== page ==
By Nicholas Regush

JUNE 25, 2003



I'm sure you'll recall that civets, the tiny animals that are raised as a
delicacy for Asian consumers, were recently proclaimed to be key carriers
and transmitters of the so-called SARS virus (said to be a coronavirus).

Well, as it turns out, the civets show no evidence of having been infected
by the so-called SARS virus. This comes after much media brouhaha that
civets were one source of the SARS-causing coronavirus (in humans).

Of course, humans rolled into the so-called SARS category often turn up
with no sign of having been infected with the so-called SARS virus either.

And now, civet raisers in Taiwan have filed a lawsuit in Hong Kong,
demanding $10 million as compensation for their devastated trade.

They are holding the University of Hong Kong accountable for a report that
now appears to have been hastily produced.

Very intriguing.

Obviously, there is a lesson to be learned here. And maybe, just maybe,
people who have been victimized by false scientific assertions about their
health, might one day, in huge numbers, hold the Gods of Science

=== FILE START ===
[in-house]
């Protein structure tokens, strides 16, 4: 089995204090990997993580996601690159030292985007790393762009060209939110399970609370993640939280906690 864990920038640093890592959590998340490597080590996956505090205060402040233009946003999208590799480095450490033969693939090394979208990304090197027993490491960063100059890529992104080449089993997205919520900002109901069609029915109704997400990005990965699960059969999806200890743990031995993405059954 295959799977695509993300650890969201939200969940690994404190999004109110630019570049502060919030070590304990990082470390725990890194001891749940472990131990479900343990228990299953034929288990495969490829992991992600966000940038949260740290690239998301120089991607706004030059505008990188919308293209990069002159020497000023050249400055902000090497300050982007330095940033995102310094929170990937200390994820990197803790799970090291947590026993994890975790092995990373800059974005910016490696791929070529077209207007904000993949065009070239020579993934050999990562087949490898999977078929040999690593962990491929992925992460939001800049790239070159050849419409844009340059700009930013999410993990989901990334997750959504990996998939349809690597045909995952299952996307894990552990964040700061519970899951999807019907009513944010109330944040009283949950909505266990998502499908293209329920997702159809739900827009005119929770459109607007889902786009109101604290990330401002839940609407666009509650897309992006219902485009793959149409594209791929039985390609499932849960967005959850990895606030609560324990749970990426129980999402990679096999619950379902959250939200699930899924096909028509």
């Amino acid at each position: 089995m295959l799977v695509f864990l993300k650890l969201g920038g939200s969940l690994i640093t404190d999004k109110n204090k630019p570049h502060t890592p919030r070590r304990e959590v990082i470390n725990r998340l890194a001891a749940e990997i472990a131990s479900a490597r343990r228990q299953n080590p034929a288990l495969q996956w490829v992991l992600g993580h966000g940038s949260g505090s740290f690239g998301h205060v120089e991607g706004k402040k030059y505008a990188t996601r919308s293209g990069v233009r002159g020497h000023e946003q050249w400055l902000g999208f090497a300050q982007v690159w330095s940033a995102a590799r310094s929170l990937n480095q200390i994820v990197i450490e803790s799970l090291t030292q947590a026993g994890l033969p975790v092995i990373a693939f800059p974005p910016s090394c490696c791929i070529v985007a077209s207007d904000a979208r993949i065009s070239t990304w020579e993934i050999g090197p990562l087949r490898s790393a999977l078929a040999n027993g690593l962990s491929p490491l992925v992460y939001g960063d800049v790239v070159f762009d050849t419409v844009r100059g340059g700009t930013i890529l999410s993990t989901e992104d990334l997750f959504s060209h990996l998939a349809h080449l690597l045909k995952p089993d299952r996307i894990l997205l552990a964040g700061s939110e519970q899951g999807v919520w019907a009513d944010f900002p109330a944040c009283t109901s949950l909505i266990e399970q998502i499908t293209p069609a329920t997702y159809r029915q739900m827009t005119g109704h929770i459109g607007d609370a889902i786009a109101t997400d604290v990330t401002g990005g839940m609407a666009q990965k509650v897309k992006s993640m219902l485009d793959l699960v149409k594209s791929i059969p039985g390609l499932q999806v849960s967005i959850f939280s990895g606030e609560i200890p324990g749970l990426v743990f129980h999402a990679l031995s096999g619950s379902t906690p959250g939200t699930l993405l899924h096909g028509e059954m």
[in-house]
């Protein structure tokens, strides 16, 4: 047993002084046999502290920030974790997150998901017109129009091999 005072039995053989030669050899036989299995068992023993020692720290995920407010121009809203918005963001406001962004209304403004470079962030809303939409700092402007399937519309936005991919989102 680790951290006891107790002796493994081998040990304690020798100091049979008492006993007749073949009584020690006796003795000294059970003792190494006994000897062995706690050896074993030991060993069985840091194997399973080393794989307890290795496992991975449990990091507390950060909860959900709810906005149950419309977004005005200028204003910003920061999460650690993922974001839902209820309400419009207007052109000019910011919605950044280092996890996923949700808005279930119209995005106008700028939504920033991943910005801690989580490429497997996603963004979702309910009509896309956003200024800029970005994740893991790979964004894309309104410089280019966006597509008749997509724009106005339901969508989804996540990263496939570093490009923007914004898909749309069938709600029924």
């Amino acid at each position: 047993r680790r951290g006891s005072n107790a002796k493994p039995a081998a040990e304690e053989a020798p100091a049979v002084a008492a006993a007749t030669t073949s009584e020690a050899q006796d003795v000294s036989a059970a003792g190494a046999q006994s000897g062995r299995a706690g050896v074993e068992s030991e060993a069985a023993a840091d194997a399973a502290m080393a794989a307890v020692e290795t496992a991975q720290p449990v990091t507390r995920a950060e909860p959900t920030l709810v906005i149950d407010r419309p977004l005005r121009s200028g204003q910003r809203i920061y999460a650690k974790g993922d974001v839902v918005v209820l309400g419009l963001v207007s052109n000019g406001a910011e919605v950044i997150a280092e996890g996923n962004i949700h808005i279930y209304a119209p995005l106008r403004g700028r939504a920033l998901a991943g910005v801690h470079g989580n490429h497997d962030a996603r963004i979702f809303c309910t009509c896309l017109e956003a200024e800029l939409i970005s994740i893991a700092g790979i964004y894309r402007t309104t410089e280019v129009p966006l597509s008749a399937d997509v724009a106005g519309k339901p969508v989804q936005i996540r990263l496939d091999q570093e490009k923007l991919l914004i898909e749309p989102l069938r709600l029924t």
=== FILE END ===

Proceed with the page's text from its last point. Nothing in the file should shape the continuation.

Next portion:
accountable for their speculations and hasty proclamations about causation
and the safety of treatment regimens.

Debate in science is one thing and uncertainty is to be expected, as new
data come in, but the developing trend of mouthing off (with strong
encouragement from the media) without strong and reproducible science, is
getting out of control. A lot of this type of scientific blathering can be
traced back to the beginnings of AIDS when it seemed that opinion often
substituted for scientific evidence. (It still does.)

When public health-related pronouncements based on speculation or hasty
science lead to personal harm and/or economic devastation, there should be
some accountability.

The lawsuit in Hong Kong may open the floodgates of discontent.